A new version of IBM DB2 10 has been released aimed at ‘taming the data deluge’. According to IBM, the new release continuously accesses, compresses, and analyzes data, freeing up IT staff to work on higher value tasks such as big data and business analytics.
The new release of the Linux, Unix and Windows version has been under development for the last four years and IBM says can perform data warehouse queries up to 10 times faster as well as freeing up storage space by up to 90 percent.
Alongside DB2 10, IBM has released InfoSphere Warehouse 10. The new version of DB2 can be used to carry out real-time analysis of unstructured as well as structured data, and support has been added for incorporating data from Hadoop-based systems.
The storage space reductions have been achieved by using adaptive compression and ‘multi-temperature data management’. In other words, the database automatically assesses how frequently data is needed and moves it to different types of storage based on how "hot" or "cold" it is.
The creative feature naming continues with so-called “Time Travel Queries”, which uncover underlying data relations at any point in time. The example given is that of an online travel agency being able to automatically detect inconsistencies in itineraries such as a hotel booked in Rome for eight days while a car is reserved in New York City for three of those days. This will be impressive if it proves to be workable, though someone would still have to bother to actually look for the inconsistencies, which is in our experience where most business intelligence analysis falls down.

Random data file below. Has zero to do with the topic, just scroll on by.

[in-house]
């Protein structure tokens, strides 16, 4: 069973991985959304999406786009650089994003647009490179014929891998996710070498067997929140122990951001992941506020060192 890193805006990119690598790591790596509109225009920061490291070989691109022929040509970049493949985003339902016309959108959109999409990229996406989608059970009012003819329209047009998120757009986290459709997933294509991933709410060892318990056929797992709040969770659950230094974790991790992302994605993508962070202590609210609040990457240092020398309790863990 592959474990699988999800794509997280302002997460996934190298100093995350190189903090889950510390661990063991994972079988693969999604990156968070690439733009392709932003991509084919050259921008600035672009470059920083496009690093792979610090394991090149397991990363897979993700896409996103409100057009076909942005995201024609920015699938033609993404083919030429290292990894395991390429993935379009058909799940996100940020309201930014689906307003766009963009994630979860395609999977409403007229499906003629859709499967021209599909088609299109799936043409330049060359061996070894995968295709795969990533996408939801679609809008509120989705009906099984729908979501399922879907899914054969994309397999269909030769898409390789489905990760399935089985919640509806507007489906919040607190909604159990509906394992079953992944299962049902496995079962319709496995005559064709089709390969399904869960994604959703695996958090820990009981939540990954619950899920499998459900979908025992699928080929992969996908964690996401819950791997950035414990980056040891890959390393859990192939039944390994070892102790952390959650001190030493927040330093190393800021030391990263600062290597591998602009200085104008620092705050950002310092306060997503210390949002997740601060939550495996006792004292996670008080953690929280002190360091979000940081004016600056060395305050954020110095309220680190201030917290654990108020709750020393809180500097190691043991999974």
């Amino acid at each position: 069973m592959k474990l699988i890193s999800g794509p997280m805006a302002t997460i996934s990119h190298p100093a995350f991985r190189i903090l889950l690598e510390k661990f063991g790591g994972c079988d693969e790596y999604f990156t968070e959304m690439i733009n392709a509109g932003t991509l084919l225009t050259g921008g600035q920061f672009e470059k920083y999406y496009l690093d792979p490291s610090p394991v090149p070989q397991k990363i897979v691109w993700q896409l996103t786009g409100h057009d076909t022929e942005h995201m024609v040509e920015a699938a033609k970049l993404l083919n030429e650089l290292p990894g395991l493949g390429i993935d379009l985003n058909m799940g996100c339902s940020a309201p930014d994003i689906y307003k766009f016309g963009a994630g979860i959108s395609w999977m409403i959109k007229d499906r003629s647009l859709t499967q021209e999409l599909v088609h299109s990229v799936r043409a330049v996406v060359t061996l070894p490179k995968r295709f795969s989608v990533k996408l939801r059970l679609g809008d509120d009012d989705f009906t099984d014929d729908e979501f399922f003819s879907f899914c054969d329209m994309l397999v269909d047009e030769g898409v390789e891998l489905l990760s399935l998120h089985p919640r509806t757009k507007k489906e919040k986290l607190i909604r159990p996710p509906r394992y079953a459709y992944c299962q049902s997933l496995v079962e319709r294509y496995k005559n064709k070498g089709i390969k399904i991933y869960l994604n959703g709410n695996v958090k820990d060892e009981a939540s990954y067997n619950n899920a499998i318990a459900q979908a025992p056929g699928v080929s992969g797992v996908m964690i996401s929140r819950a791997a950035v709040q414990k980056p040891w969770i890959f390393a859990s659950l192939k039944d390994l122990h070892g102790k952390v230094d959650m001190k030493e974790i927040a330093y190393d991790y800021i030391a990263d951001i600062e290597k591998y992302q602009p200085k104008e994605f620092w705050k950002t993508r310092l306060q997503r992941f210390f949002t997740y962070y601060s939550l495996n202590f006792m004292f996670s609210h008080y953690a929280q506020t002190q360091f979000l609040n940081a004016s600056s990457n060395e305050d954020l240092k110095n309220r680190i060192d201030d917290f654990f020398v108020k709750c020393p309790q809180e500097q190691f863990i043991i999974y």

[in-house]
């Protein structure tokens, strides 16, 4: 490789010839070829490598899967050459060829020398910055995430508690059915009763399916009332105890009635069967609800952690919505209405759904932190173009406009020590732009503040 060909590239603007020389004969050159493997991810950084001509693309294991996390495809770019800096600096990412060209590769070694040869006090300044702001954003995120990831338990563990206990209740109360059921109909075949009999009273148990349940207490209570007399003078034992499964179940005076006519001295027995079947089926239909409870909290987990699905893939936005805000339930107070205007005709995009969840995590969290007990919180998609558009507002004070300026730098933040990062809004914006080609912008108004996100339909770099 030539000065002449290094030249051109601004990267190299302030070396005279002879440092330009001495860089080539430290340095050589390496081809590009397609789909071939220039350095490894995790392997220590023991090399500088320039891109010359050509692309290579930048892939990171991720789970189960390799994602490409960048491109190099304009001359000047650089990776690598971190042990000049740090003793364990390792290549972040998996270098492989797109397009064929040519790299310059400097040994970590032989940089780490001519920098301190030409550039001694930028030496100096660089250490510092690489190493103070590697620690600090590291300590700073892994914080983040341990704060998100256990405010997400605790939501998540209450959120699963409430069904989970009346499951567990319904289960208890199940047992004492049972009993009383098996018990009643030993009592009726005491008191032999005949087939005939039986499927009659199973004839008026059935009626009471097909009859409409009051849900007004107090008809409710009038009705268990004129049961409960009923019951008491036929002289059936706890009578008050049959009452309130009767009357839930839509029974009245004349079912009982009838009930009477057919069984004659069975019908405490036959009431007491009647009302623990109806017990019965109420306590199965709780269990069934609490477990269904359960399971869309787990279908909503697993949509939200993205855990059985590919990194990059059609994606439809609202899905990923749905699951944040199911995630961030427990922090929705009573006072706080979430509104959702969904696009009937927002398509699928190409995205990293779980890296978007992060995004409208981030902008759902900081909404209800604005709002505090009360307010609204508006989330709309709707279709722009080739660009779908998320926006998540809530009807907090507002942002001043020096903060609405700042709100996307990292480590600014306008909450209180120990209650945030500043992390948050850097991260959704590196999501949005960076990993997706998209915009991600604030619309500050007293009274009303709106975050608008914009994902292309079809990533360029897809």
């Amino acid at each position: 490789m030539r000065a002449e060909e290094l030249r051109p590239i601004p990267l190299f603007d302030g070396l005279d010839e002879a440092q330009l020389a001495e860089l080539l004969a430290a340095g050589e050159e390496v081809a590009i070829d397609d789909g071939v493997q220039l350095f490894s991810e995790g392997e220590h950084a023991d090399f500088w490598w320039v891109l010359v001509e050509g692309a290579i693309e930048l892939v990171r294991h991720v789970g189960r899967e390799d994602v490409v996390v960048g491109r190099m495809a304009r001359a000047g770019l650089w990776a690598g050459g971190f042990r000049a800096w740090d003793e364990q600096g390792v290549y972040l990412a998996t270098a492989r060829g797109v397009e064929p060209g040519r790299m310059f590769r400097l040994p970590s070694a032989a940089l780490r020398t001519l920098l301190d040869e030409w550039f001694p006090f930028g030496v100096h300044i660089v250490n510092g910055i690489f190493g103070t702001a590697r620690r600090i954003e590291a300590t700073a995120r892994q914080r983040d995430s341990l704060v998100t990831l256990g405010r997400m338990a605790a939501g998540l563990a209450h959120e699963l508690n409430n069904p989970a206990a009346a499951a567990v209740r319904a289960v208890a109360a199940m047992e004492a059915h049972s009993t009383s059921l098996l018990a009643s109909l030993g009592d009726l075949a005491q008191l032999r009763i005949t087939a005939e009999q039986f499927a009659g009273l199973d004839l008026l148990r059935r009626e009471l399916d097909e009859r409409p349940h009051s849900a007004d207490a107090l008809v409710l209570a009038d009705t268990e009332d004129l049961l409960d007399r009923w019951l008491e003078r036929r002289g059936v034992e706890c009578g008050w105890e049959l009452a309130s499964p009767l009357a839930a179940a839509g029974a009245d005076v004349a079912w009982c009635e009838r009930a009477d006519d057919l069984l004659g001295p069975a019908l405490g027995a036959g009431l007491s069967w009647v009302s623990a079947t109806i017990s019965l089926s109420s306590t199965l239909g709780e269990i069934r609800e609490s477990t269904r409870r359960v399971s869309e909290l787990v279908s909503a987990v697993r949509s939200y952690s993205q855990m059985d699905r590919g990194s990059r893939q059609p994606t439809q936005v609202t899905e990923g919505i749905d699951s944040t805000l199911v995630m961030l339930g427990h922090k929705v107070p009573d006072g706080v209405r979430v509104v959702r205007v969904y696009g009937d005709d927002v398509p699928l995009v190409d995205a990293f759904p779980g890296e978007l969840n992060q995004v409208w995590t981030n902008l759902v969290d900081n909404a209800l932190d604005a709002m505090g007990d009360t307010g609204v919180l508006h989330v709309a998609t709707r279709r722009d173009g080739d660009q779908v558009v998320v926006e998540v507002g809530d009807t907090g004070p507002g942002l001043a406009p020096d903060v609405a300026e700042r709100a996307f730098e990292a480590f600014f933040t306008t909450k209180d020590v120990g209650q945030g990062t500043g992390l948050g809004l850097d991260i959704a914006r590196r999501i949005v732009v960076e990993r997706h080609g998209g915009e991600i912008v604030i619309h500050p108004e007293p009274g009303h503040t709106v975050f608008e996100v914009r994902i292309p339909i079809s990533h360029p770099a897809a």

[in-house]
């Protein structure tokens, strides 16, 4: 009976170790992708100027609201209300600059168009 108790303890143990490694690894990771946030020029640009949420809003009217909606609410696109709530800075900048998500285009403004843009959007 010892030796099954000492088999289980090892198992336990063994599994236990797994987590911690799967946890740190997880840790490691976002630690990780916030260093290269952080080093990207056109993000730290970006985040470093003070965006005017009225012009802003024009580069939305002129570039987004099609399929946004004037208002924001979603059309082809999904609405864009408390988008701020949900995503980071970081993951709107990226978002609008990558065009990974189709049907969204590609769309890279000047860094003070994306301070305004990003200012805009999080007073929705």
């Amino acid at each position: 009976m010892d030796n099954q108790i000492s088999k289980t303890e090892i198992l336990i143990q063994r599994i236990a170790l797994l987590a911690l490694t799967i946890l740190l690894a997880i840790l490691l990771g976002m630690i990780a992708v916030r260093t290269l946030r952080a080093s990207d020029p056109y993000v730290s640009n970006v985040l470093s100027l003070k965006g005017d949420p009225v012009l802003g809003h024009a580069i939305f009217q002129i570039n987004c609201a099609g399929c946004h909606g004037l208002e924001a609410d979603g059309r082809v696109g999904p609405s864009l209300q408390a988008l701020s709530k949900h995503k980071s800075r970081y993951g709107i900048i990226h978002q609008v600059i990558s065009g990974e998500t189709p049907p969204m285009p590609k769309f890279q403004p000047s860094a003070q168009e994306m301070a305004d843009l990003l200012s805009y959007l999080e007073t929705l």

You can read more about DB2 and InfoSphere Warehouse software here.
You may have seen lots of cute videos of Nao playing a musical instrument, but these have mostly been closed loop - that is, if you took the instrument away Nao would carry on playing it. In this vide [ ... ]
The Garage is a place that Microsofties go to play with their pet projects. Now Microsoft has decided to make this into the stuff of myth and legend and let us get at the fruits of this unpaid labour. [ ... ]